Sweeney Delivers Another Victory for Fannie Mae, Freddie Mac Investors by Todd Sullivan, ValuePlays
Now, kudos for the WSJ for at least giving this decision some generic lip service coverage (as opposed to previously ignoring of them) but one has to notice it void of the colorful adjectives used to describe any “crushing” or “catastrophic” defeat shareholders see. Further, one must also notice when plaintiffs lose a courtroom battle their stances are described by the WSJ as “far-fetched” , “flawed” , “junk economics and dubious legal reasoning” but here, just a simple “set-back” for the government. But, why quibble, babysteps, at least they covered this victory.
From the WSJ:
The government suffered a set-back Wednesday in its attempts to fend off lawsuits brought by a group of Wall Street investors over the treatment of Fannie Mae and Freddie Mac .WSJ Techlive: Greylock’s Sarah Guo On Tech Investments
The technology industry has long been on the receiving end of billions of dollars in capital, but what's next for the industry? Greylock General Partner Sarah Guo joined Wall Street Journal reporter Zoe Thomas to talk about the future of tech investment. Q3 2021 hedge fund letters, conferences and more Seed Funding Thomas asked Guo Read More
A judge in the U.S. Court of Federal Claims denied the government’s motion to stay proceedings in that court, according to two people familiar with the decision. Lawyers for the government had asked the Court of Claims to put the lawsuits on hold pending the appeal of a decision by a judge in the U.S. District Court for the District of Columbia that dismissed a similar group of cases last September. Shares of Fannie Mae jumped by more than 8% Wednesday morning. Shares of Freddie Mac rose by more than 4%.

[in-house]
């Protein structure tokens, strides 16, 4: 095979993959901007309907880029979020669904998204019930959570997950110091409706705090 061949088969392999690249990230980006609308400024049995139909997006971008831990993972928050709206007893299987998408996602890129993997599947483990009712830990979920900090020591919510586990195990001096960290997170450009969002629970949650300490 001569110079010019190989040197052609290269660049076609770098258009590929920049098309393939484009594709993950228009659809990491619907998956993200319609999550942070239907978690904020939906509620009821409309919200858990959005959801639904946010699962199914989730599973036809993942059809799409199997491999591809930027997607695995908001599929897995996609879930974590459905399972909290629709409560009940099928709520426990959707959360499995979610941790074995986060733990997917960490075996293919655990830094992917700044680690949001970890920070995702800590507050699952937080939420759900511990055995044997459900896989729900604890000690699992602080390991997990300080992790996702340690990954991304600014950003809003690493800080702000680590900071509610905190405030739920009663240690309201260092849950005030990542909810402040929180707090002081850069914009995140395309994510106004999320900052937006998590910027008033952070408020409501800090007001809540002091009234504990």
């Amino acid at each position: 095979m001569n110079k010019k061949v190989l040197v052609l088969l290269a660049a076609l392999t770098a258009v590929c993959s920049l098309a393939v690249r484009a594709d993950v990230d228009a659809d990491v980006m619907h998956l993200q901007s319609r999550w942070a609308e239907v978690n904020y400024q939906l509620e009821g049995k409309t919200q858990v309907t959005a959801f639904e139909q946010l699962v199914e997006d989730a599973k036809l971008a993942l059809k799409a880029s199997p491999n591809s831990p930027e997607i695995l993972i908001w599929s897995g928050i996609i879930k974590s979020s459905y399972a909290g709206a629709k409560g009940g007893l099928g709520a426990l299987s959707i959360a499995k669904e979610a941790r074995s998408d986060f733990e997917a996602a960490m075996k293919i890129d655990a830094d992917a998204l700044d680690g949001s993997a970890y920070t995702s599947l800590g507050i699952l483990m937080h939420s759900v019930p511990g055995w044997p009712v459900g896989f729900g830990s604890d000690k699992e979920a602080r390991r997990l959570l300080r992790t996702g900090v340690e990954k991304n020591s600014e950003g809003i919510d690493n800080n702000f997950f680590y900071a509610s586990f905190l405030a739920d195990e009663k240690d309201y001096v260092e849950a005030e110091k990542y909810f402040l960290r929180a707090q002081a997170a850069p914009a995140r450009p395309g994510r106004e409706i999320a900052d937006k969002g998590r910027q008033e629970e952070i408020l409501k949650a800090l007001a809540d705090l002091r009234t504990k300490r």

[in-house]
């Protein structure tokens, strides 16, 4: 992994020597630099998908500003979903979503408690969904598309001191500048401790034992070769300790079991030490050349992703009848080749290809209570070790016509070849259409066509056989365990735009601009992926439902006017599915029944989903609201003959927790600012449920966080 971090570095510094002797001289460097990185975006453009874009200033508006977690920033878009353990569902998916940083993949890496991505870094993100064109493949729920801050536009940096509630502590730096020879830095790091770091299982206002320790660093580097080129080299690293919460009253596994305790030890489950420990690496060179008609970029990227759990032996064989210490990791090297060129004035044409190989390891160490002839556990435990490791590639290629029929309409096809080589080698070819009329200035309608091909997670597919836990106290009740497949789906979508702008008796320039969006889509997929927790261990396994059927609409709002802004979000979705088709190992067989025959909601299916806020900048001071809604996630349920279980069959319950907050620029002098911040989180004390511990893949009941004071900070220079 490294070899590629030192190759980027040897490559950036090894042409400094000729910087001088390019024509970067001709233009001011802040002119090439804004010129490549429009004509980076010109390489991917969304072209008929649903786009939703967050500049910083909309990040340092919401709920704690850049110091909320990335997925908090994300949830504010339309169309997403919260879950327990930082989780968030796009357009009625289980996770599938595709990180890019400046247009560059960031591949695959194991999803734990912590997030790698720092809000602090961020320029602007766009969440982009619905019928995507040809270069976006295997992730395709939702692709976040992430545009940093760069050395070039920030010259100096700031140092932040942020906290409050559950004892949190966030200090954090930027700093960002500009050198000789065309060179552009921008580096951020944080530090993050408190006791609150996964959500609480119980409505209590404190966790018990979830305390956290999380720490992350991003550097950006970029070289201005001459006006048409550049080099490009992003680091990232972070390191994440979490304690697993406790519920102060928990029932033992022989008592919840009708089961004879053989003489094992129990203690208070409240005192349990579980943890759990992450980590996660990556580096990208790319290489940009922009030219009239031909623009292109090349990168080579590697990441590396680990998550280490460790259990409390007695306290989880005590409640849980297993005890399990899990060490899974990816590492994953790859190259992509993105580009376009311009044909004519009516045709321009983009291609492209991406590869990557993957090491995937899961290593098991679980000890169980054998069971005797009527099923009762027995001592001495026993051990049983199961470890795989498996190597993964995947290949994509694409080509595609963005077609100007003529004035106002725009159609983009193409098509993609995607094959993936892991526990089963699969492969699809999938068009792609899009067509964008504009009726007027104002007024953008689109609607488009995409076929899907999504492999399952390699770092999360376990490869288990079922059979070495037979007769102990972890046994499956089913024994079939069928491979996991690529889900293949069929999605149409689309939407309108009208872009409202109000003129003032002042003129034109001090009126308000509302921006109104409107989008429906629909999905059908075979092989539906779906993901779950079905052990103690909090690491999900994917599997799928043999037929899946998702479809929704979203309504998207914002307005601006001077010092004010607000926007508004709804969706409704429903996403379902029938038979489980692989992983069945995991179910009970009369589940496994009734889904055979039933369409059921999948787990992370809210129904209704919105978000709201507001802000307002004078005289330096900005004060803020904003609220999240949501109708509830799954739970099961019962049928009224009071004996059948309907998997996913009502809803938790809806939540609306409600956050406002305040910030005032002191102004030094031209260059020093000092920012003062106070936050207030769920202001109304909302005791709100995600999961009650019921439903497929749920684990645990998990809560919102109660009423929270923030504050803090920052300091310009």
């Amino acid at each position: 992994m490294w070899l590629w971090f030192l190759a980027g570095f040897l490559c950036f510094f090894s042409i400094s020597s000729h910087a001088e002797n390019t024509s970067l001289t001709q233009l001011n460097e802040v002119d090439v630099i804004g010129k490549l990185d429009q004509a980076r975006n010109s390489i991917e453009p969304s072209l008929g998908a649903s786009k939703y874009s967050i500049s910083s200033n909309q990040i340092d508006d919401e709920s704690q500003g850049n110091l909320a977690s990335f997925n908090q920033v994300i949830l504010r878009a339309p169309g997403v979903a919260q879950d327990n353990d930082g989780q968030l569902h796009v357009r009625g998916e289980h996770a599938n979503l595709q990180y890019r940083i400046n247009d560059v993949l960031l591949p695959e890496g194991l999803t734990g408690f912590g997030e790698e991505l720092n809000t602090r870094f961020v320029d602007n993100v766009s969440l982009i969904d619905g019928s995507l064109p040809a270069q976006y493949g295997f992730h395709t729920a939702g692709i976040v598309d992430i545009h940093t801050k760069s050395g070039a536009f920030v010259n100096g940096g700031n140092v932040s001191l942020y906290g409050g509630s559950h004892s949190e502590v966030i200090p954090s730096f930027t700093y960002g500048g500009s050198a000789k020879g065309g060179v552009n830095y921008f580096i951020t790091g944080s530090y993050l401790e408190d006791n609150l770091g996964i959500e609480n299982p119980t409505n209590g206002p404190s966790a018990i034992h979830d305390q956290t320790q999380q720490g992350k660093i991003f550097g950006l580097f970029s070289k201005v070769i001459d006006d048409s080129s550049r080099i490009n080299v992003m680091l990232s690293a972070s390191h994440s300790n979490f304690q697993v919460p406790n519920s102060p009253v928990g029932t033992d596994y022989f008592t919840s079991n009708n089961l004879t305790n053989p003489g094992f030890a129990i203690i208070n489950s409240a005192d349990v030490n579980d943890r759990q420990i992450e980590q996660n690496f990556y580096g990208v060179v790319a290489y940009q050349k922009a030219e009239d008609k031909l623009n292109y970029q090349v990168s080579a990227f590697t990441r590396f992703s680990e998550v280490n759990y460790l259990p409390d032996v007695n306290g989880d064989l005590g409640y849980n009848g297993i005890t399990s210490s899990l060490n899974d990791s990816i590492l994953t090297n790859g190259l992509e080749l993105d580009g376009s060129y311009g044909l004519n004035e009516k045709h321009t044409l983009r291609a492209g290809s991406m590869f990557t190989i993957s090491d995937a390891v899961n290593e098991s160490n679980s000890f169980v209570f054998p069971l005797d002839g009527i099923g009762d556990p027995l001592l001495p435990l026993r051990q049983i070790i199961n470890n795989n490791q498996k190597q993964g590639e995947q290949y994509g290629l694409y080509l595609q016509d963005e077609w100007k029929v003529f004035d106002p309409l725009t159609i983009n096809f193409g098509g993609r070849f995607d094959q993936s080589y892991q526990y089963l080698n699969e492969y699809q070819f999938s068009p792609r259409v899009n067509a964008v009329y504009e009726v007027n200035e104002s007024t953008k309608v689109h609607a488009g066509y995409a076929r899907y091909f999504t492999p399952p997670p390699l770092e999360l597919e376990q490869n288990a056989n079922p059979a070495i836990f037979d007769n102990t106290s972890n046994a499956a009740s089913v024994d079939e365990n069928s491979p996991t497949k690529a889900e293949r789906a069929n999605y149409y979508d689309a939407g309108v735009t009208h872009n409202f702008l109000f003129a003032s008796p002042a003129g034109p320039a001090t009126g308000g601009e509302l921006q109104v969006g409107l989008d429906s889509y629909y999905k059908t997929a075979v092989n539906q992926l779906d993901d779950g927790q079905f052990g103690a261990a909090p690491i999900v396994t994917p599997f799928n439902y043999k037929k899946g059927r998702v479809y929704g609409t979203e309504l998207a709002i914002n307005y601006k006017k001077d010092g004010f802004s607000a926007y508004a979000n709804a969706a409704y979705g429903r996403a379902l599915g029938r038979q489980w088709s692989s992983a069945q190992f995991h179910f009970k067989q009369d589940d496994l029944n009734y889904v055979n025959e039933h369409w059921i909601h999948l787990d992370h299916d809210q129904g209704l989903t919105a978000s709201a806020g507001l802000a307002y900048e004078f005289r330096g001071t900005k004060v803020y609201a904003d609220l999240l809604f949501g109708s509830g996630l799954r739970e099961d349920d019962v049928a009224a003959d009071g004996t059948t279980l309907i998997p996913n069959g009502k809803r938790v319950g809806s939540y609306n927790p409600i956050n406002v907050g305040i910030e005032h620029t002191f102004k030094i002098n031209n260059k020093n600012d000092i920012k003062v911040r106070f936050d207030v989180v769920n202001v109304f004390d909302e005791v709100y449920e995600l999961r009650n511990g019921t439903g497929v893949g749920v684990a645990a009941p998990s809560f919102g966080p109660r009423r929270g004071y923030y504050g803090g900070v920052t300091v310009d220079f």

Wednesday’s decision means the plaintiffs, who include Fairholme Funds, will be able to continue to collect information from the government in hopes of bolstering their argument that the Court of Claims has jurisdiction over the cases.
The cases were brought by investors claiming to be wronged by the government’s sweep of nearly all of the profits of Fannie Mae and Freddie Mac. The plaintiffs argue that the profit sweep is an illegal “taking” under the U.S. Constitution. The Court of Claims hears cases against government.
Sweeney has said on more than one occasion plaintiffs will have their day in court and in regards to HERA and FHFA:
I know you’re going to say that the Court has no ability to have any — to, in any way, impact FHFA, and I disagree with that. I don’t believe that is a blanket insulation.
The government continues to suffer defeat after defeat in its efforts to deny plaintiffs their day in court before Sweeney. Predictably, they have lost and she has denied them at every turn. Her next order ought to be approving Alvarez and Marsal (hired by Fairholme) to the list of those able to see documents covered by the protective order.